This is called FOUC (Flash of Unstyled Content), and it occurs because when you reference an external style sheet like:
<link rel="stylesheet" type="text/css" href="mystyles.css">
the styles are loaded asynchronously, meaning that the browser continues parsing the DOM and displaying content to the user, and at some point your CSS comes back and your styles are applied.
The easy way around this is to just put your styles in the head of the master page, instead of an external style sheet, like:
/* more styles */
/* more selectors and styles */
This way the browsers parses and applies your styles before it reaches the DOM elements to which they are applied. This isn't exactly considered best practice as far as separation of concerns goes, but if it's important to you to avoid FOUC, it's an option. This also may not be practical if you have a lot of CSS, and/or it's going to change a lot, or particular if it's going to be changed by a designer that doesn't understand master pages.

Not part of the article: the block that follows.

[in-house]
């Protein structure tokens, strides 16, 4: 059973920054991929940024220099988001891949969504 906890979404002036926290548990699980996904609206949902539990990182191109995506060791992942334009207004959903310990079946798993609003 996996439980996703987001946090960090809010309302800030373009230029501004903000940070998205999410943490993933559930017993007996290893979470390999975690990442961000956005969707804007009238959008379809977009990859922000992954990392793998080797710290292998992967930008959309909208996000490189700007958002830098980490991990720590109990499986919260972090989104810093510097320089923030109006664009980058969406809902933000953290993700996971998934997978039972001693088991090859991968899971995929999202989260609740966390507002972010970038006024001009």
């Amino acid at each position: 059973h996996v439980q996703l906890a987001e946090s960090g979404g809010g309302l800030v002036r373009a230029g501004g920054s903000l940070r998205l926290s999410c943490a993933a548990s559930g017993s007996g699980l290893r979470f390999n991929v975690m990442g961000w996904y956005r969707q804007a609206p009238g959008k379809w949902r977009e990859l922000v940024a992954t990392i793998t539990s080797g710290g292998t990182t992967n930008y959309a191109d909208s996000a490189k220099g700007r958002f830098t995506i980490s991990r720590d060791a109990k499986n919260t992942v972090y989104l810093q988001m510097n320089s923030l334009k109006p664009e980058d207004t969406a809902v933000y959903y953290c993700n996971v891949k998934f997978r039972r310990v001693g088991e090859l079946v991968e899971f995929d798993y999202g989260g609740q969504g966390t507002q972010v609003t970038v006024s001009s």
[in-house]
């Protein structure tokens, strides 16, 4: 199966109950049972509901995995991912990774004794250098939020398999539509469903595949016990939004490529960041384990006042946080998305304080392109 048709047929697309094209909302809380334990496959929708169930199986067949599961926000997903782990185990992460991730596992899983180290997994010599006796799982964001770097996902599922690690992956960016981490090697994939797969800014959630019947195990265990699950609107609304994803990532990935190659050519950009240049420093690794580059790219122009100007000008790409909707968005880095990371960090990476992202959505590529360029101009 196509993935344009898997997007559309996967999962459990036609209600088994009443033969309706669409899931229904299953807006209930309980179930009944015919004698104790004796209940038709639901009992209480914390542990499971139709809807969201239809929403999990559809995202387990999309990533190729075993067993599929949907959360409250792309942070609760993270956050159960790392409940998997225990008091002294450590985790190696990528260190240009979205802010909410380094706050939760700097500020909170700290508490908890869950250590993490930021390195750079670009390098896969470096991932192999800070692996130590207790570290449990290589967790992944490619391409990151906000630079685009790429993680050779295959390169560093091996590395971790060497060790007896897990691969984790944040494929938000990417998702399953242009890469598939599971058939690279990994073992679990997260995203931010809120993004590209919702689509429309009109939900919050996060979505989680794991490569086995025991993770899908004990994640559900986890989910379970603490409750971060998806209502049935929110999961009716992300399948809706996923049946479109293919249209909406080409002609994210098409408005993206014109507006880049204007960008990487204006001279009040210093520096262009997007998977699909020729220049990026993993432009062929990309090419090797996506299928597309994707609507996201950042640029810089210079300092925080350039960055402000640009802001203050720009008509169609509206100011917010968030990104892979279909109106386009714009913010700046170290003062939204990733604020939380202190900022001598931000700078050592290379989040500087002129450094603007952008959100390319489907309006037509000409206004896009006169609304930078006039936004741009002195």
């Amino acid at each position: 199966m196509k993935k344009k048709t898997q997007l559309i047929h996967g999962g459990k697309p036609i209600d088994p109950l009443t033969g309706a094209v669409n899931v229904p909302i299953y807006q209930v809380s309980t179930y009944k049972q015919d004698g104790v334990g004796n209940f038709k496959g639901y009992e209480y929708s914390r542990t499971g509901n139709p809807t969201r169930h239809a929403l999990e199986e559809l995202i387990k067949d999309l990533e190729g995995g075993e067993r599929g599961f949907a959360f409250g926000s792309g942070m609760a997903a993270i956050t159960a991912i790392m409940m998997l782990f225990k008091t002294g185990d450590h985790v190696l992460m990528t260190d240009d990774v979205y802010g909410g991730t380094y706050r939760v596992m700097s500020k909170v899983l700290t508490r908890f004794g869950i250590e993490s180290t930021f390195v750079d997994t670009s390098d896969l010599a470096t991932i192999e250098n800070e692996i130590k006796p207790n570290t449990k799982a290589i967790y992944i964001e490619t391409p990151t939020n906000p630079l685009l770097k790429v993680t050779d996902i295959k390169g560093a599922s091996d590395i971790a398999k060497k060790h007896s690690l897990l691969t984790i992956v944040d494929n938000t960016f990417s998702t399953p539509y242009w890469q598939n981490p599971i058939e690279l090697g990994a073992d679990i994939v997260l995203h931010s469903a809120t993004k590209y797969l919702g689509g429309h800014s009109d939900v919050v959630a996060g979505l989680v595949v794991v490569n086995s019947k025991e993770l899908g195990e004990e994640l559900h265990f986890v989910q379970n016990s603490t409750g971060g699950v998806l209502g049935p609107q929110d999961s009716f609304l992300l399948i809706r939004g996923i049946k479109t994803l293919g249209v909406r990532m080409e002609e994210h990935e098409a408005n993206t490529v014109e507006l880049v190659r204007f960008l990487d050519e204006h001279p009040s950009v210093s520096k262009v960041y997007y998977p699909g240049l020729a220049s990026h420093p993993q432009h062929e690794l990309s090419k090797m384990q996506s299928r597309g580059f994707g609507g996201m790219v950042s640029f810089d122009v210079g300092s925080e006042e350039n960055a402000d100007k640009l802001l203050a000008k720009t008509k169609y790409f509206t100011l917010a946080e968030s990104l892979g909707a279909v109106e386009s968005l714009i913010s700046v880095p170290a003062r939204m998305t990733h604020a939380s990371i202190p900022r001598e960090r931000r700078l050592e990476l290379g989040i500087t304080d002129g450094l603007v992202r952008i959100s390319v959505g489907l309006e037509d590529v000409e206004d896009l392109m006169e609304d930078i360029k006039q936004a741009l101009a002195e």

Another option is to continue referencing the external style sheet, but add something like this to your master page:
Then in your external style sheet, add:
This basically hides the body element until your style sheet has been loaded by the browser. When the page is loaded it will just be white (or technically whatever the browser chooses to display when there is no content), and then the body will be shown only after your styles have been applied.
These are the only techniques I can think of to avoid that FOUC effect. SharePoint itself suffers from this, as in forms tend to look pretty ugly when first rendered, and then at some point the styles come in and they look correct.